Massa schedules Washington trip to close deal with IMF

The Economy minister will travel in mid-June amidst optimism regarding an anticipated disbursement

Economy minister Sergio Massa will travel to the US this month to seal the deal with the International Monetary Fund (IMF). While a large delegation of officials is in China looking for funds to strengthen the Central Bank reserves, Chief Advisor Leonardo Madcur and Secretary of Economic Programming Gabriel Rubinstein are in Buenos Aires armwrestling with the IMF to recalibrate the terms of the agreement. 

There is optimism within the government about advanced disbursements. The Foreign Ministry complained to the Biden administration about trading obstacles the Argentine products face. “[The minister’s trip to Washington] is scheduled for mid-June, between the 12 and the 20,” Economy ministry sources said when asked when the minister will meet with IMF officials. People close to Massa are certain his visit is meant to close the negotiation and come back with a new agreement.

These sources infer the end of those talks is “very close”. The final stint in the reformulation of the program, which currently seems impossible to keep due to the drought, emerges while a big part of the economic team and top political leaders of the ruling coalition are in China seeking a relief for the reserves that may help ease the pressure on currency exchange rates. Precisely, the Asian giant is the main geopolitical opponent of the US, which in turn is the largest stakeholder and the only one with veto power within the IMF board —another way to put indirect pressure on the White House?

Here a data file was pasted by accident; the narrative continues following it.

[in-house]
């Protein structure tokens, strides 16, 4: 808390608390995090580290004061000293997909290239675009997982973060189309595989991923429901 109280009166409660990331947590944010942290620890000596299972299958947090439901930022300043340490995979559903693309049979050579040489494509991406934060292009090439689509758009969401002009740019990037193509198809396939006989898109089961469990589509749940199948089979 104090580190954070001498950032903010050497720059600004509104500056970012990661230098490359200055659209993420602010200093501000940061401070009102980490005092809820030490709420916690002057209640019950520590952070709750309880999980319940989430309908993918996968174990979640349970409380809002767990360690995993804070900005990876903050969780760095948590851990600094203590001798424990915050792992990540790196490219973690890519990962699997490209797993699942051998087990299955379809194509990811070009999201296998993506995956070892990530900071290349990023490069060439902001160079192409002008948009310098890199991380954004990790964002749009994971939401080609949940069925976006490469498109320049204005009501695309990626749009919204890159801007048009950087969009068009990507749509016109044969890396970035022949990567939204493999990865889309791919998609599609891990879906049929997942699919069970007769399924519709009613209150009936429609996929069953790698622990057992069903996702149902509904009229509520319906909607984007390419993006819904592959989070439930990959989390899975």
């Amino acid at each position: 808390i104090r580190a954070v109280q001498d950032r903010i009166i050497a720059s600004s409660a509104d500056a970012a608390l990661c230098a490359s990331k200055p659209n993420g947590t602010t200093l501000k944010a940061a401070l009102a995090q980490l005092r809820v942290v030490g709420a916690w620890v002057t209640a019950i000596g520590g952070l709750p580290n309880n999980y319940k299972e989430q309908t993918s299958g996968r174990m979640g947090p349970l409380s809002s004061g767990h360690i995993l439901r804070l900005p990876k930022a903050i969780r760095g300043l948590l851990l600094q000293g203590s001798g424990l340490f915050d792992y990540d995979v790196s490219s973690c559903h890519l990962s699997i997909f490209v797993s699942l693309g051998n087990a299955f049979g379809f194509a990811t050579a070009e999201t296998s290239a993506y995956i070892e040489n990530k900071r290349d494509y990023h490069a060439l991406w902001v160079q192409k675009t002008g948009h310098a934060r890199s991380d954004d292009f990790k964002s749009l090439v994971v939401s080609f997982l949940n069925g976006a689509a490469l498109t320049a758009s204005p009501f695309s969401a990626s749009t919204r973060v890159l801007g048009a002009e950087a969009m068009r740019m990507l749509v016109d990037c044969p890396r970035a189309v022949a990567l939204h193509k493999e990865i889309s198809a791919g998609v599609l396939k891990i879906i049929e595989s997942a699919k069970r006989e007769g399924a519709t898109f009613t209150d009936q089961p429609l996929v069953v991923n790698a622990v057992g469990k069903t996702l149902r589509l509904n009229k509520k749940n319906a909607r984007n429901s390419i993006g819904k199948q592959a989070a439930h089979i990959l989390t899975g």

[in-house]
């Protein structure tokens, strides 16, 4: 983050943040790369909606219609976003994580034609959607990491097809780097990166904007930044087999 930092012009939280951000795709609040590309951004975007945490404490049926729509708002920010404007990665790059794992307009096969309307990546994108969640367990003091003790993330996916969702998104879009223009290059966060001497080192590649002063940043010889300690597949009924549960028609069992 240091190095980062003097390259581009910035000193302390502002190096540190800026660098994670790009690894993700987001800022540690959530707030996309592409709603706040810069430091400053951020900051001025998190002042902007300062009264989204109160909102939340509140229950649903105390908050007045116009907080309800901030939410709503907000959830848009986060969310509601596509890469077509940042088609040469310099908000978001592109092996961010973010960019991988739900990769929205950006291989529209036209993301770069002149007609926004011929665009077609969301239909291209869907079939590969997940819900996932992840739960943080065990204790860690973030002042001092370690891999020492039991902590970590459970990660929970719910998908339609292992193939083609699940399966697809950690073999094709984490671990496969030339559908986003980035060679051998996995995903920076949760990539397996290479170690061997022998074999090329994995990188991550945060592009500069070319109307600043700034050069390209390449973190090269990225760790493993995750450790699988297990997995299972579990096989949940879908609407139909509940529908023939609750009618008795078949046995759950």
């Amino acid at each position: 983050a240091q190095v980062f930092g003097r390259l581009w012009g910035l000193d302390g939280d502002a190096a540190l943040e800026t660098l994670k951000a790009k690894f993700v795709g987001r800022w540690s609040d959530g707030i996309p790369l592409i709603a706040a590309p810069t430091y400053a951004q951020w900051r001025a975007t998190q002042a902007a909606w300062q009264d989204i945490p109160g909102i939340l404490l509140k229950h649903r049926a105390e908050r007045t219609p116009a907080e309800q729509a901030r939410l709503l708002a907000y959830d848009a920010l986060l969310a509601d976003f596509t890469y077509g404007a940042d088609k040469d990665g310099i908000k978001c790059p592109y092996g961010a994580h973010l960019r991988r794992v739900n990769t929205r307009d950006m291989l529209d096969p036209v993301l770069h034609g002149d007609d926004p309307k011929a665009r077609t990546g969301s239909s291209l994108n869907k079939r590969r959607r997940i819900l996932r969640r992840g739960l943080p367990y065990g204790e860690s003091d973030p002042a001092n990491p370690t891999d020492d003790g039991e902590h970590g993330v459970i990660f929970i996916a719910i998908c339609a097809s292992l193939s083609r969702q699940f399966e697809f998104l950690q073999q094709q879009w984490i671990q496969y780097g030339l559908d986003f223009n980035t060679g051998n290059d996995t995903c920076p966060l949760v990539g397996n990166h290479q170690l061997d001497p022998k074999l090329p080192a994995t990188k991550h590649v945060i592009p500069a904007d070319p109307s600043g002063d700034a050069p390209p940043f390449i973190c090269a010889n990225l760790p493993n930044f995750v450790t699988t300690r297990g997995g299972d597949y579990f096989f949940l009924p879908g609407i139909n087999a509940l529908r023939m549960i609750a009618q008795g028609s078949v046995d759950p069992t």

“We are receiving a lot of support from China in concrete ways, as well as through gestures,” members of the Argentine delegation said. Sources with knowledge of the IMF negotiations are optimistic about the advancement of disbursements. Government officials are convinced the board will agree to advance funds. “No one wants to go through a September revision with everything the Argentine electoral dynamics entails,” they said. 

Doubts remain on whether some of those dollars (and if so, how much) can be used to intervene in the parallel dollar rates if necessary. 

Foreign ministry claim

Obtaining support in front of the IMF is not the only ongoing agenda the Argentine government has with the White House. Between May 29 and 31, the Secretary of International Economic Relations Cecilia Todesca Bocco traveled to Washington to discuss the obstacles the US imposes on importing Argentine products. In the land of the free market, they are blocking Argentina’s exports of biodiesel, honey and industrial products, among others, worth more than US$1.8 billion per year. 

Although the bilateral trade balance is a chronic deficit on the Argentine side, the red figures could be lower. Under the pretext of commercial research, obstacles in accessing the US market in recent years affected close to 30% of local exports.   

Todesca Bocco talked about this and other matters with the Assistant Secretary of Commerce for Global Markets, Arun Venkataraman, and the Assistant U.S. Trade Representative for the Western Hemisphere, Daniel Watson, among others. A positive precedent took place last March, when the Foreign Ministry’s negotiations managed to suspend an investigation on concentrated white grape juice and preserve the entry of that Argentine product to the US market.

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